Written by Jamie Martin, editor of Simple Homeschool and founder of Steady Mom
Today’s post finishes up the series I’ve been writing over the past month: Secrets of a Successful Homeschool Mom.
Throughout the past four weeks we’ve talked about school vs. home, curriculum vs. atmosphere, a mom’s education, and burnout. But wouldn’t it be great if we could see our role as homeschooling parents boiled down to one main goal–one idea that would ensure the development of a successful homeschooling foundation?
Well, there is such a tip! It’s magical, it’s natural, and above all it’s simple.
The most important thing you’ll ever do for the success of your homeschool is this:
That’s it! Today and every day when you wake in the morning, your job as a homeschool parent is to nurture and build relationships.
And here’s the reason why: Education thrives when relationships are nurtured.
You’ll see this if you think back to your own school career and history. Many of us who were educated traditionally had at least one or more teachers who took a special interest in us, teachers with whom we had a shared connection.
Often that was the class in which we learned the most and the class we enjoyed the most–the relationship mattered.
In my case I remember my 7th Grade English teacher, Mrs. Sarvis. That was the year I decided that I wanted to be an author. I spent much of my free time writing, at both home and school. My mind can still see that purple spiral notebook as if it was yesterday. One afternoon Mrs. Sarvis offered to take my scribbles home with her to read in the evening.
Looking back I’m certain that my stories weren’t all that remarkable, but her response was. She took the time to encourage me, and her encouragement fanned the flame of my dream.
As both teachers and parents, we have even more power to nurture the relationships of those we love most in ways that will help their learning explode and take off.
A few months ago a comment came in on this post from a seasoned homeschooling mom. I was so moved by Debra’s words and experiences that I asked her if I could share them with you today:
“I have been homeschooling my eight children (currently ages 8 to 29) for over twenty three years and there have been many hard times when I wanted to quit. However, I haven’t because this road has been the best one for my family despite the trials.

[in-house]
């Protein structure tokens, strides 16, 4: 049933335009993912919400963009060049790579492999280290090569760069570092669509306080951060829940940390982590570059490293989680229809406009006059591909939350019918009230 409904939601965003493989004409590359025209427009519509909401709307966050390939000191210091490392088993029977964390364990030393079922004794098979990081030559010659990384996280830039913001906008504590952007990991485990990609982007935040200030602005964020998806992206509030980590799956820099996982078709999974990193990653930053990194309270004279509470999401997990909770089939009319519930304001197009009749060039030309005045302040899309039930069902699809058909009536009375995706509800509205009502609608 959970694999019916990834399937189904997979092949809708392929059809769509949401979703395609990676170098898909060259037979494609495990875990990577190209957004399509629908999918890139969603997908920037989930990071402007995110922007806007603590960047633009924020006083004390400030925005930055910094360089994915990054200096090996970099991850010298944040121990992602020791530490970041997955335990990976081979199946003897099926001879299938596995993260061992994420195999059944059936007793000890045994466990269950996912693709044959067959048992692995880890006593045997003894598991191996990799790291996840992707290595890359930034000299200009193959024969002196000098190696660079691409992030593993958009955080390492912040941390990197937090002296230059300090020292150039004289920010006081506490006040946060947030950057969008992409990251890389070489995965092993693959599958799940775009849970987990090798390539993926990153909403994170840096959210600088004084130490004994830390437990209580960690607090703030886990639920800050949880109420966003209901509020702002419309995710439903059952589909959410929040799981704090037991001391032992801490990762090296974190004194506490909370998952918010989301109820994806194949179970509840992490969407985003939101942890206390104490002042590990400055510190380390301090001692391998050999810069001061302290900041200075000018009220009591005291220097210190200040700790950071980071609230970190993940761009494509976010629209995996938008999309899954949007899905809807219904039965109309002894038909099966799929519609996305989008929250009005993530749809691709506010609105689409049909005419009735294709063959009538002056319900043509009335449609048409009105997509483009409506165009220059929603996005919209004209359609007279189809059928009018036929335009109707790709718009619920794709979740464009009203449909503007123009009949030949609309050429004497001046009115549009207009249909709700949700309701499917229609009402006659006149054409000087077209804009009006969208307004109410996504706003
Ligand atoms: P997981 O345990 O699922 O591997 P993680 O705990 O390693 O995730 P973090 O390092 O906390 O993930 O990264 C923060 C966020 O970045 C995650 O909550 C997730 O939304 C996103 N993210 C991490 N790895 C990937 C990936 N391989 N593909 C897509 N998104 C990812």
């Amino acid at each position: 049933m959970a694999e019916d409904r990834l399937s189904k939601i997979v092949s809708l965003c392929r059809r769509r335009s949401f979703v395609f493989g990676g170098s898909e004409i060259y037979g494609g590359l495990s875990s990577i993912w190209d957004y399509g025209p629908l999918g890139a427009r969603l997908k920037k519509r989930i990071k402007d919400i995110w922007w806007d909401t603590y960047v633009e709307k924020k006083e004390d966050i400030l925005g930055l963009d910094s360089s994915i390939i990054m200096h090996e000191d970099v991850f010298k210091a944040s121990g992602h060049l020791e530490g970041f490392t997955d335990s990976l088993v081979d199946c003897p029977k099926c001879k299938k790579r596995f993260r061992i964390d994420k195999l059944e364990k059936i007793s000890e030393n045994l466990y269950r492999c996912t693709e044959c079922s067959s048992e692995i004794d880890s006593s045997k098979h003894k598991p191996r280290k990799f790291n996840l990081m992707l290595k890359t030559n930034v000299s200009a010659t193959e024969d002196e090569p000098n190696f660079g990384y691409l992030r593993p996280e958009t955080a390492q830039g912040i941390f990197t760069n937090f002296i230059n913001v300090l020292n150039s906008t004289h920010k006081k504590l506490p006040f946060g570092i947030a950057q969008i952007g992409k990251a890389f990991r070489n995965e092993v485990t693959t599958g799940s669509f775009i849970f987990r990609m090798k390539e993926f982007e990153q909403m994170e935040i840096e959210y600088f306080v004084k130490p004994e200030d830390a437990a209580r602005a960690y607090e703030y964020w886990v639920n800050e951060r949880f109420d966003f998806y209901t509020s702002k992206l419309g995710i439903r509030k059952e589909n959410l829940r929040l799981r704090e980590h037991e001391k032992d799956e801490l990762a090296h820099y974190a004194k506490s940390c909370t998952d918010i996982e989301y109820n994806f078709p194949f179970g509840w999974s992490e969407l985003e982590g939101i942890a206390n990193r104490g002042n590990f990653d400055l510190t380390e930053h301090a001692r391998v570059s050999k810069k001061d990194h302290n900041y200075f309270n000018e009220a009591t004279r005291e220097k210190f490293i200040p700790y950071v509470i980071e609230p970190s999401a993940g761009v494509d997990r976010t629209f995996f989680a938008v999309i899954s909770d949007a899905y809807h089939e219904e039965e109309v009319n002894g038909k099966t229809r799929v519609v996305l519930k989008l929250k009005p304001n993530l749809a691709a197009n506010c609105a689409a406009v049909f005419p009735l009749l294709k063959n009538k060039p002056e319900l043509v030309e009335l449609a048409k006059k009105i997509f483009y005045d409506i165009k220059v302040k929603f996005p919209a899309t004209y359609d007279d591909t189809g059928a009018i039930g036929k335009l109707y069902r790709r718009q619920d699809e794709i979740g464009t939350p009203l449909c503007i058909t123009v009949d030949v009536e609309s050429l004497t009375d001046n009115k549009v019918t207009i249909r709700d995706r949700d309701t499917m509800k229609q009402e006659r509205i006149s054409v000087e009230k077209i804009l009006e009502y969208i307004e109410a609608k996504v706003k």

Homeschooling has continued through marriage and church problems, health and emotional problems, elder parent issues and deaths, three miscarriages, and one bout of cancer.
And as I continue on I have come to know that the journey was never about how competent I am in any school subject, but is about my relationship with my children, my husband, and my God. Period.
If those are a priority everything else will work out.
My oldest son is one of my favorite examples of how it never was about how good a teacher I could be. Despite my personal trials during his high school years, and in spite of never doing any kind of formal science (because of having so many younger children), my son found his passion for biology in college. He studied hard; he networked with teachers. He was offered full graduate school scholarships to MIT and Harvard. He found his way.
I know this is not a checklist of how to do it, but I hope there is some encouragement in knowing that it can all work out if our priorities are firmly set before our eyes.”
We will have many times when we feel unqualified and in over our heads on this journey, but when everything else falls apart we can go back to basics. We can nurture relationships. That’s what mothers are brilliant at and always have been.
So when doubt or fear try to overtake us, we must make that the priority—it will set the course for the future success of both our homeschool and our entire family.
Have you seen the power of relationships open doors to learning in your family?